30 tips for first-time parents ! What’s your top tip?
Posted by: Sue Atkins
I’m chatting on BBC Newcastle later today as the presenter is leaving to have her first baby and has asked me for my top tips!
It can be really difficult to not feel nervous but my advice is to relax, trust your own instinct and let well meaning old fashioned advice from your Grandma or Mother – in – law to pass over your head if it doesn’t feel right for you and your partner.
So in no particular order…..
I remember saying to people ‘but this baby won’t change my life’ – well how wrong could I be – but how wonderful too as of course having a child changes your life forever. It’s a bit like walking about wearing your heart outside of your body as you love them so much. But babies can be demanding, tiring and exhausting so relax and sit down or even catch up on some sleep when your baby is asleep. No ‘Super Woman Lives Here ‘ T -shirts please !
Don’t get hung up on ‘gurus’ or over read things. Trust yourself & respond to your baby’s needs when they cry and give them all the love you can manage. Babies can’t be spoilt with too much love. They learn to trust the world if you respond to their needs.
Spend time talking, touching, playing and cuddling your baby. The first 1001 days are critical to bonding & building life long connections between you. If you feel you have Post Natal Depression seek help. DO NOT suffer in silence. You are NOT alone.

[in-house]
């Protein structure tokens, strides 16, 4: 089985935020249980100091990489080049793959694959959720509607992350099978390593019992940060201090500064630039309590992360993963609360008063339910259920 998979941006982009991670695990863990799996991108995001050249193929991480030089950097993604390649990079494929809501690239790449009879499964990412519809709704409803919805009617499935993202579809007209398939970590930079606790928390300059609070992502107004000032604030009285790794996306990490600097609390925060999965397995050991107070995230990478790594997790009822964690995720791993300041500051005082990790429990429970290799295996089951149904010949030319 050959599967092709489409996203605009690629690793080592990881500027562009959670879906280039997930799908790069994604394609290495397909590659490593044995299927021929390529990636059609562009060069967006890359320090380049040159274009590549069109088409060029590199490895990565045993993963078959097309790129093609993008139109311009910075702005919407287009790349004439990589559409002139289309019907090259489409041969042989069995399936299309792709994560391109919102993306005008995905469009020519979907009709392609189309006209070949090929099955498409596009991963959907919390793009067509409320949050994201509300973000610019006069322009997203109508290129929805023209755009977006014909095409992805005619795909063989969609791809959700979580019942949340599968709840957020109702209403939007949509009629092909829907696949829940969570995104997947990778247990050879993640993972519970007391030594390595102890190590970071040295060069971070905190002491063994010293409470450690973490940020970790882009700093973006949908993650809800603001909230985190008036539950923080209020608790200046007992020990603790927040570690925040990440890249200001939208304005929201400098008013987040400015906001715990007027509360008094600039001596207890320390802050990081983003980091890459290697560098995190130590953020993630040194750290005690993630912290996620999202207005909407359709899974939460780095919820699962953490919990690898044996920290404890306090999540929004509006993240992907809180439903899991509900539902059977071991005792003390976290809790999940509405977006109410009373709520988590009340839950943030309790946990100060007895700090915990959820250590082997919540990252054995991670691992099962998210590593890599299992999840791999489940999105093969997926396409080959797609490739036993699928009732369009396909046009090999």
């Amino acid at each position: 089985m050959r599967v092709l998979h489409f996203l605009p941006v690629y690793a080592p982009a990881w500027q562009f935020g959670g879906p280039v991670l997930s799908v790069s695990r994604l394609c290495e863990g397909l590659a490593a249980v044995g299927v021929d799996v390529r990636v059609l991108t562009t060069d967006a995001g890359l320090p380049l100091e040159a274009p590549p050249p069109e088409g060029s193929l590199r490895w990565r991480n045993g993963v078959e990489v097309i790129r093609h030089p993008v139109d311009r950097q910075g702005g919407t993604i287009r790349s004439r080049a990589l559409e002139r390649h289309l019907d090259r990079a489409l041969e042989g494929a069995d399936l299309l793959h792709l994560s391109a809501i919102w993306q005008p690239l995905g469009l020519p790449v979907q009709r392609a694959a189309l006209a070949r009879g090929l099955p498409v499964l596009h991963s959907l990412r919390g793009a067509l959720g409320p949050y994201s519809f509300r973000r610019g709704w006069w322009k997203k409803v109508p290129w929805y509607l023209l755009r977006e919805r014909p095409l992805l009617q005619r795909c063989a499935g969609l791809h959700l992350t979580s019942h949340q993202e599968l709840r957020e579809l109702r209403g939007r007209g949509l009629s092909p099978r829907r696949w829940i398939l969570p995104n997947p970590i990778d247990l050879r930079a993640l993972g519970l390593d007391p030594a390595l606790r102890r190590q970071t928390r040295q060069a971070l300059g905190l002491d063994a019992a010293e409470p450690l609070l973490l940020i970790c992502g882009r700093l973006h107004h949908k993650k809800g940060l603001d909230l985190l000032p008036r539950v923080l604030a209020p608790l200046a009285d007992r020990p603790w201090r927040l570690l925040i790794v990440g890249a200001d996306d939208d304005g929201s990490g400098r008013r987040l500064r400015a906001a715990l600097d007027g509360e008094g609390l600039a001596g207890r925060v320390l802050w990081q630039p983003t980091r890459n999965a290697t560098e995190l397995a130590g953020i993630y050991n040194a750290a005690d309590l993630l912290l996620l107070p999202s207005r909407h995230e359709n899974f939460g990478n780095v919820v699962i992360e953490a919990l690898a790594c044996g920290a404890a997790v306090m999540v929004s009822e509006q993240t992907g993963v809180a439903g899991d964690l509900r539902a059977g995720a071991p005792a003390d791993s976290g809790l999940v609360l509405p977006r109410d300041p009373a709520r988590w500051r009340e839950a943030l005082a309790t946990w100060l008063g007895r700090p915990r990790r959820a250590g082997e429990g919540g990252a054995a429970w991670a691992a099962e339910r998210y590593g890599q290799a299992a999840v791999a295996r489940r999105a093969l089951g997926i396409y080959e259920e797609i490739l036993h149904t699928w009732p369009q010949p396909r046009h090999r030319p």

Give up the idea of being a perfect parent – just be a real one and do your best. Give up the ‘perfect parent’ on TV Adverts kids push your buttons as they grow and watching a bit of TV and eating chocolate now and again never hurt anyone but don’t use the TV, iPad as an electric babysitter ! Balance in everything.
Never compare your child with other children or to other siblings. They are their own unique and wonderful self. Celebrate, nurture and cherish that.
Give up striving for a totally tidy house – make your house a home instead filled with love and laughter.
Don’t sweat the small stuff. As long as both you and your kids are in clean-ish clothes, unless they are covered head to toe in spaghetti bolognaise, relax – but make sure they are fed (always keep snacks on hand – fruit, yogurt, cheese, raisins), happy and healthy and you are doing great as a parent !
There are only two things any new parent needs to know: it’s fine to make mistakes and your child will be OK.
You can never have enough baby wipes.
Buy a drop-sided cot for your first child so that you can still reach in to get them out when you are pregnant with the next !
Put a clock with a very loud ticking sound close to baby to simulate the sound of the mother’s heartbeat
Let people help you. Let them make tea for you, cuddle the baby, or change them. Get some sleep, go out on your own, or go out with your partner – keep your life going too.
Keep a box of tissues handy in every room to mop up nasty spills.
Do it YOUR WAY.
Keep one end clean and the other fed.
No Cotton Wool Kids 🙂 Don’t wrap them in cotton wool as they grow up. Let them climb things, jump off things and generally play allow them to become independent.
Don’t rush back to the office – I’ve yet to meet a parent who says “I wish I spent more time in the office” – remember you are building memories that last a lifetime. Make them magical.